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According to encyclopedia.com, following on the Protestant Reformation,

In 1580, outraged at the deaths of Catholic missionaries, Pope Gregory XIII made a pronouncement that encouraged Elizabeth's murder, saying, as quoted in translation by Alison Weir in The Life of Elizabeth I, it would be justified to kill: "that guilty woman who is the cause of so much intriguing to the Catholic faith and loss of so many million souls. There is no doubt that whoever sends her out of the world with the pious intention of doing God service, not only does not sin but gains merit."

In the event, Elizabeth I was not assassinated; but were there other occasions when a Pope sanctioned the faithful to kill someone? If so, did it happen?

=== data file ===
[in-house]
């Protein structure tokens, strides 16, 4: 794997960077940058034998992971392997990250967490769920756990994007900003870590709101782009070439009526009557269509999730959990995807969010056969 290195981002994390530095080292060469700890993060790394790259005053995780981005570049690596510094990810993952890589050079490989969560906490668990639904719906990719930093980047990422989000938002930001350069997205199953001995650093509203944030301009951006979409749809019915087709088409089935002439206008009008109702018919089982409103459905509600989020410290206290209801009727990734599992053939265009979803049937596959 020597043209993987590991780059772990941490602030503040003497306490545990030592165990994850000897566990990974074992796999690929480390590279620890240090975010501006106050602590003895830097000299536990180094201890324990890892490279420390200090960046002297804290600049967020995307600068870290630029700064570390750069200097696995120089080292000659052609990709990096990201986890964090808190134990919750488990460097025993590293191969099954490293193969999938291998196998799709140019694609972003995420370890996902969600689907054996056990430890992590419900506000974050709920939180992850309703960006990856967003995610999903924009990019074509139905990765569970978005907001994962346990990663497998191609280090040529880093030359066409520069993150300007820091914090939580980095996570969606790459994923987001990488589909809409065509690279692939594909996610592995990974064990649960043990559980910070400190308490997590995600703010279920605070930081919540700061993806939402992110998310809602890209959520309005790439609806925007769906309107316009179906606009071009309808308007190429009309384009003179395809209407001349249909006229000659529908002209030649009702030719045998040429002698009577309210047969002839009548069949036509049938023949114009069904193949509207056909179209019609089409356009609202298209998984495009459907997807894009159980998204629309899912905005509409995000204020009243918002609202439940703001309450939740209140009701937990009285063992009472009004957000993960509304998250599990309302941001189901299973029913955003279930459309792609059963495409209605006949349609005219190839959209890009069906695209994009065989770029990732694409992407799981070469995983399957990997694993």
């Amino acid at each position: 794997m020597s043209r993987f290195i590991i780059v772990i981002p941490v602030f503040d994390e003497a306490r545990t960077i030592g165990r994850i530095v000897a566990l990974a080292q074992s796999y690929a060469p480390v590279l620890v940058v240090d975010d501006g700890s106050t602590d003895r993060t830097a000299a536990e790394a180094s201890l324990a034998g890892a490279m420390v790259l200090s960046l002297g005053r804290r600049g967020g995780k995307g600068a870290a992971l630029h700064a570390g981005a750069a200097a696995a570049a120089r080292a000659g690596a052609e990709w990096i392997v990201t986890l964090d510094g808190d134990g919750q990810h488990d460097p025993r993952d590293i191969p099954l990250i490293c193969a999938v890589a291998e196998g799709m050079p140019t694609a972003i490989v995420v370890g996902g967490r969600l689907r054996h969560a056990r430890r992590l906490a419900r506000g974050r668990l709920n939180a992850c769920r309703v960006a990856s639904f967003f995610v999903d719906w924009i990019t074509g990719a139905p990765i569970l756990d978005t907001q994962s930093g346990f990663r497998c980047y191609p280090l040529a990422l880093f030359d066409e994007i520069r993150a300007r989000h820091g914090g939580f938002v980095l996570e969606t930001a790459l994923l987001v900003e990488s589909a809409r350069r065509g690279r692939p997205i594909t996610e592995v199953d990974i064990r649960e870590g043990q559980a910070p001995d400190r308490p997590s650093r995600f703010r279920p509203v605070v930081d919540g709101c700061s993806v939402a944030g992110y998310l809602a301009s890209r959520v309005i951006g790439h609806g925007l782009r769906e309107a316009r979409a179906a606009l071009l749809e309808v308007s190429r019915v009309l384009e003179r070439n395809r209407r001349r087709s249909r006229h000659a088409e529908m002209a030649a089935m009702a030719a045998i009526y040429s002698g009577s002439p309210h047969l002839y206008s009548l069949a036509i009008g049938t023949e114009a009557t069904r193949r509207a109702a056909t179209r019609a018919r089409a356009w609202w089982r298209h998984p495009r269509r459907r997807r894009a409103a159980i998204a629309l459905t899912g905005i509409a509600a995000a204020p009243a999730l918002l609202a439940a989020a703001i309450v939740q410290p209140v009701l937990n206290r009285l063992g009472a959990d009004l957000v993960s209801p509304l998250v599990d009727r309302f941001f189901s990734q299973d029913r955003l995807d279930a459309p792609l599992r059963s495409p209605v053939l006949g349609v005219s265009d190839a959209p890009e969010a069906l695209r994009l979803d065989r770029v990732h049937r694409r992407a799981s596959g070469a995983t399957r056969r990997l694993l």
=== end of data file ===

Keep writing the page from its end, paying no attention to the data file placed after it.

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    Crusades won't count because they didn't target one particular person ? – Evargalo Jun 4 at 8:05
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    That quote comes from pp. 334-335 of The Life of Elizabeth I, but she doesn't cite any source for it. – Geremia Jun 4 at 15:29
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    @Evargalo Deaths in wars are not called assassinations or murders. – Geremia Jun 4 at 15:37
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    Juan de Mariana, S.J. (1536–1624) wrote his De rege at the behest of Philip II, and it treats his tyrannicide/regicide thesis, but is there any evidence Gregory XIII supported that thesis? Do you have a primary source for your Gregory XIII quote? – Geremia Jun 4 at 15:55
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    Aaron Brick, at least in the case of the Albigenese Crusade, deposing the count of Toulouse was one of the goals, but I don't think the pope explicitly called for his murder. – Evargalo Jun 4 at 22:55

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